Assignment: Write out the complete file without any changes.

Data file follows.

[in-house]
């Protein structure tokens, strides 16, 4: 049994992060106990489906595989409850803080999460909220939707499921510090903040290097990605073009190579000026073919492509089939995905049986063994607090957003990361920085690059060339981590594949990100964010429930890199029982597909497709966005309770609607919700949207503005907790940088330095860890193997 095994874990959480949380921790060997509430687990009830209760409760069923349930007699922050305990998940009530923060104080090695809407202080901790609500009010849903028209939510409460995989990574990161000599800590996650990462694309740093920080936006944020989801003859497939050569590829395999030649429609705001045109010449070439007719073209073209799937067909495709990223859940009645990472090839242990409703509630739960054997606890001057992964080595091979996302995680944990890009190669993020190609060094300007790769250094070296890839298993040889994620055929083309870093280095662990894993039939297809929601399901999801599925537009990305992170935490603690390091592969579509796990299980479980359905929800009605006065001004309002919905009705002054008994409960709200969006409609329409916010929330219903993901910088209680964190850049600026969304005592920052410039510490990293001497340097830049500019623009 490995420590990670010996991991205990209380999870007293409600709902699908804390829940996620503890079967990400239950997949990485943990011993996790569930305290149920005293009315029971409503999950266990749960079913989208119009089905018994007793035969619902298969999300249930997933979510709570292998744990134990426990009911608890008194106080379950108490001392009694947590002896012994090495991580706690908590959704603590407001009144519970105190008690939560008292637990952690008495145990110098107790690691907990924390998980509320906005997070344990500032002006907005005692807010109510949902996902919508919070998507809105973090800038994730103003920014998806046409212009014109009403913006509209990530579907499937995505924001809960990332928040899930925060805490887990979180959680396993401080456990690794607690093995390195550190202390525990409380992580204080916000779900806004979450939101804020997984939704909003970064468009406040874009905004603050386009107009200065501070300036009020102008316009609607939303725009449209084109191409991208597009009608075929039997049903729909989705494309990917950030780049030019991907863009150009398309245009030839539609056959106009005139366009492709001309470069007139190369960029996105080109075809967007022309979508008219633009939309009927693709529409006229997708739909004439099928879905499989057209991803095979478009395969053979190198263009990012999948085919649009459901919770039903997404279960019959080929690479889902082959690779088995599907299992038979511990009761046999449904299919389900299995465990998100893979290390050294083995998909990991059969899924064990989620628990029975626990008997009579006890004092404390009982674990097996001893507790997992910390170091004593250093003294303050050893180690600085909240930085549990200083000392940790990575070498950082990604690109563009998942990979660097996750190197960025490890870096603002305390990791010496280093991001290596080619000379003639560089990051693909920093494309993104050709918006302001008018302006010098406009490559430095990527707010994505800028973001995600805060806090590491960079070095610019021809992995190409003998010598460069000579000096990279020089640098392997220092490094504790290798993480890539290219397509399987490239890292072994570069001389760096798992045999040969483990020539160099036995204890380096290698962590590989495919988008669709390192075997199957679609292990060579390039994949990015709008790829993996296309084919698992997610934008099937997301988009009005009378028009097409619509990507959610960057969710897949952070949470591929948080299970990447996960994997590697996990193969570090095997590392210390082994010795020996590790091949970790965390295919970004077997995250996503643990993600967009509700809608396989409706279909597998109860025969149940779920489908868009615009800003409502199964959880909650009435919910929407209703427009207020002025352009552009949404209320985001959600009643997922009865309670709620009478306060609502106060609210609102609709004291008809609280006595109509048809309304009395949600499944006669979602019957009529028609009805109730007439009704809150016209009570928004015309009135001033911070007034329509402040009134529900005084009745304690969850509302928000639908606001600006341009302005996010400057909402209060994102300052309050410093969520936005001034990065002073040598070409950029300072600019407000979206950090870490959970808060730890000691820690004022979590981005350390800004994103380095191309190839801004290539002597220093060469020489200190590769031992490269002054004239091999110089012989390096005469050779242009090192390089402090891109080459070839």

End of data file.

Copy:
[in-house]
């Protein structure tokens, strides 16, 4: 049994992060106990489906595989409850803080999460909220939707499921510090903040290097990605073009190579000026073919492509089939995905049986063994607090957003990361920085690059060339981590594949990100964010429930890199029982597909497709966005309770609607919700949207503005907790940088330095860890193997 095994874990959480949380921790060997509430687990009830209760409760069923349930007699922050305990998940009530923060104080090695809407202080901790609500009010849903028209939510409460995989990574990161000599800590996650990462694309740093920080936006944020989801003859497939050569590829395999030649429609705001045109010449070439007719073209073209799937067909495709990223859940009645990472090839242990409703509630739960054997606890001057992964080595091979996302995680944990890009190669993020190609060094300007790769250094070296890839298993040889994620055929083309870093280095662990894993039939297809929601399901999801599925537009990305992170935490603690390091592969579509796990299980479980359905929800009605006065001004309002919905009705002054008994409960709200969006409609329409916010929330219903993901910088209680964190850049600026969304005592920052410039510490990293001497340097830049500019623009 490995420590990670010996991991205990209380999870007293409600709902699908804390829940996620503890079967990400239950997949990485943990011993996790569930305290149920005293009315029971409503999950266990749960079913989208119009089905018994007793035969619902298969999300249930997933979510709570292998744990134990426990009911608890008194106080379950108490001392009694947590002896012994090495991580706690908590959704603590407001009144519970105190008690939560008292637990952690008495145990110098107790690691907990924390998980509320906005997070344990500032002006907005005692807010109510949902996902919508919070998507809105973090800038994730103003920014998806046409212009014109009403913006509209990530579907499937995505924001809960990332928040899930925060805490887990979180959680396993401080456990690794607690093995390195550190202390525990409380992580204080916000779900806004979450939101804020997984939704909003970064468009406040874009905004603050386009107009200065501070300036009020102008316009609607939303725009449209084109191409991208597009009608075929039997049903729909989705494309990917950030780049030019991907863009150009398309245009030839539609056959106009005139366009492709001309470069007139190369960029996105080109075809967007022309979508008219633009939309009927693709529409006229997708739909004439099928879905499989057209991803095979478009395969053979190198263009990012999948085919649009459901919770039903997404279960019959080929690479889902082959690779088995599907299992038979511990009761046999449904299919389900299995465990998100893979290390050294083995998909990991059969899924064990989620628990029975626990008997009579006890004092404390009982674990097996001893507790997992910390170091004593250093003294303050050893180690600085909240930085549990200083000392940790990575070498950082990604690109563009998942990979660097996750190197960025490890870096603002305390990791010496280093991001290596080619000379003639560089990051693909920093494309993104050709918006302001008018302006010098406009490559430095990527707010994505800028973001995600805060806090590491960079070095610019021809992995190409003998010598460069000579000096990279020089640098392997220092490094504790290798993480890539290219397509399987490239890292072994570069001389760096798992045999040969483990020539160099036995204890380096290698962590590989495919988008669709390192075997199957679609292990060579390039994949990015709008790829993996296309084919698992997610934008099937997301988009009005009378028009097409619509990507959610960057969710897949952070949470591929948080299970990447996960994997590697996990193969570090095997590392210390082994010795020996590790091949970790965390295919970004077997995250996503643990993600967009509700809608396989409706279909597998109860025969149940779920489908868009615009800003409502199964959880909650009435919910929407209703427009207020002025352009552009949404209320985001959600009643997922009865309670709620009478306060609502106060609210609102609709004291008809609280006595109509048809309304009395949600499944006669979602019957009529028609009805109730007439009704809150016209009570928004015309009135001033911070007034329509402040009134529900005084009745304690969850509302928000639908606001600006341009302005996010400057909402209060994102300052309050410093969520936005001034990065002073040598070409950029300072600019407000979206950090870490959970808060730890000691820690004022979590981005350390800004994103380095191309190839801004290539002597220093060469020489200190590769031992490269002054004239091999110089012989390096005469050779242009090192390089402090891109080459070839």